Video Friday is your weekly selection of awesome robotics videos, collected by your Automaton bloggers. We’ll also be posting a weekly calendar of upcoming robotics events for the next few months; here's what we have so far (send us your events!):
Nîmes Robotics Festival – May 17-19, 2019 – Nîmes, France
Isolierband Robotics Competition – May 19, 2019 – Israel
ICRA 2019 – May 20-24, 2019 – Montreal, Canada
URC 2019 – May 30-1, 2019 – Hanksville, Utah
2nd Annual Robotics Summit & Expo – June 4-6, 2019 – Boston, Mass., USA
ICUAS 2019 – June 11-14, 2019 – Atlanta, GA, USA
Energy Drone Coalition Summit – June 12-13, 2019 – Woodlands, Texas, USA
Hamlyn Symposium on Medical Robotics – June 23-26, 2019 – London, UK
Let us know if you have suggestions for next week, and enjoy today's videos.
Soft-bubble, “a highly compliant dense geometry tactile sensor for robot manipulation,” is a sort of combined gripper and 3D camera that uses a soft membrane to grasp and image objects at the same time.
HAPS Mobile, a SoftBank-backed company, is developing a high-altitude pseudo satellite: a massive, solar-powered, long endurance drone that acts like a much cheaper and more versatile satellite over a smaller area.
[ HAPS Mobile ]
Some solid uneven terrain traversal from HUBO.
[ HUBO Lab ]
Cassie is getting better at walking, thanks to Caltech. It’s not 100 percent quite yet, but that’s what makes these videos worth watching until the end, right?
[ AMBER Lab ]
To be officially presented at CHI 2019 is “Slappyfications: Towards Ubiquitous Physical and Embodied Notifications.”
There’s an actual paper, sort of, which does have a picture of a little robotic version of the Slappyficationator, which is why I’m allowed to include it in Video Friday. And in case you were worried, the authors state: “We want to emphasize that no participant nor actor within the video or study was harmed. All of them agreed to participate by their own will or were forced to participate by slapping them even harder.”
[ Paper ]
We wrote about this Transfrmable HOvering Rotorcraft in 2017, but here's a little teaser of an update:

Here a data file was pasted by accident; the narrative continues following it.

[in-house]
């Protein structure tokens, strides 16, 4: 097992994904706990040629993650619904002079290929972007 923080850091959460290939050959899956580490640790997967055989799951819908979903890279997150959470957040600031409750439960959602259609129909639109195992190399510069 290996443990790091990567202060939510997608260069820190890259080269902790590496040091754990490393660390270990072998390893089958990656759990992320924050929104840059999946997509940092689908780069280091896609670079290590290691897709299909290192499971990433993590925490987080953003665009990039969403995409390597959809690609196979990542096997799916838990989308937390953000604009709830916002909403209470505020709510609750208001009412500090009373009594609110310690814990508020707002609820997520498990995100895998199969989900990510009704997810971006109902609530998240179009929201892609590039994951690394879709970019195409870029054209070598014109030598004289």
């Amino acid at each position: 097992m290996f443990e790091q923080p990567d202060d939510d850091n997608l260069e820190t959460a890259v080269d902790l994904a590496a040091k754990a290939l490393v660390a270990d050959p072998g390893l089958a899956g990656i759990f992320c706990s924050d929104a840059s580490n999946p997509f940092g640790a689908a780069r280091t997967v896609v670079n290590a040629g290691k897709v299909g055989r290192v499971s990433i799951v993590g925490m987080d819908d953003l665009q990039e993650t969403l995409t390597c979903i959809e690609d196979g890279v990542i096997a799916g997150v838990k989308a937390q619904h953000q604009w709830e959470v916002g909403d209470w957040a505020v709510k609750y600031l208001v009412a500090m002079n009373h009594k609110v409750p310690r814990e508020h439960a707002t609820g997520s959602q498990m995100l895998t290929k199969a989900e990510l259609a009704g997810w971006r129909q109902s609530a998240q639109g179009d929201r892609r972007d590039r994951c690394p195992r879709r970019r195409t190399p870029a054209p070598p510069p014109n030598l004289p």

[ AIRLAB ]
I love this robot.
[ YouTube ]
The University Rover Challenge (URC) is the world's premier robotics competition for college students. Held annually in the desert of southern Utah in the United States, URC challenges student teams to design and build the next generation of Mars rovers that will one day work alongside astronauts exploring the Red Planet.
[ URC 2019 ]
On Saturday March 16th, nine international teams entered into battle. Their quest: to bring down the rival Queen drone. All in the name of counter-drone research. Watch our recap for a taste of what DroneClash is all about.
The basic principle is simple: take down everything that isn't yours. In a big arena of 200 squared meters, teams will battle against each other. They can use as many drones as they like, but each team is only allowed two FPV video streams to control their drones. In practice this means, only two drones can be tele-operated per team. However teams may switch between drones or create autonomous drones, and anything in between. So long as it flies.
[ DroneClash ]
Wheels can be used for more than just mobility. Mars rovers have used them to dig trenches before, but it was sort of an accident, so CMU is figuring out how to do it properly.
[ CMU ]
There’s a lot of tech crammed into Misty.
[ Misty Robotics ]
Close your eyes and imagine a world without safety fences: A world in which humans work side-by-side with robots. In this world, robots directly collaborate with people, becoming a crucial part of the team. Alongside their co-workers, these collaborative robots take over tedious, repetitive tasks, lifting up to 35 kg, thus maintaining your worker’s health and safety while automating entire assembly lines.
[ FANUC ]
One of the main challenges with embodying an agent is annotating how and when motions can be played and composed together in real-time, without any visual artifact. The inherent problem is to do so—for a large amount of motions—without introducing mistakes in the annotation. To our knowledge, there is no automatic method that can process animations and automatically label actions and compatibility between them. In this paper, we address this problem with a compact taxonomy of chit chat behaviors, that we can utilize to simplify and partially automate the graph authoring process. We measured the time required to label actions of an embodiment using our simple interface, compared to the standard state machine interface in unreal engine, and found that our approach is 7 times faster. We believe that our labeling approach could be a path to automated labeling: once a sub-set of motions are labeled (using our interface), we could learn a prediction that could attribute a label to new clips—allowing to really scale up virtual agent embodiments.
[ Disney Research ]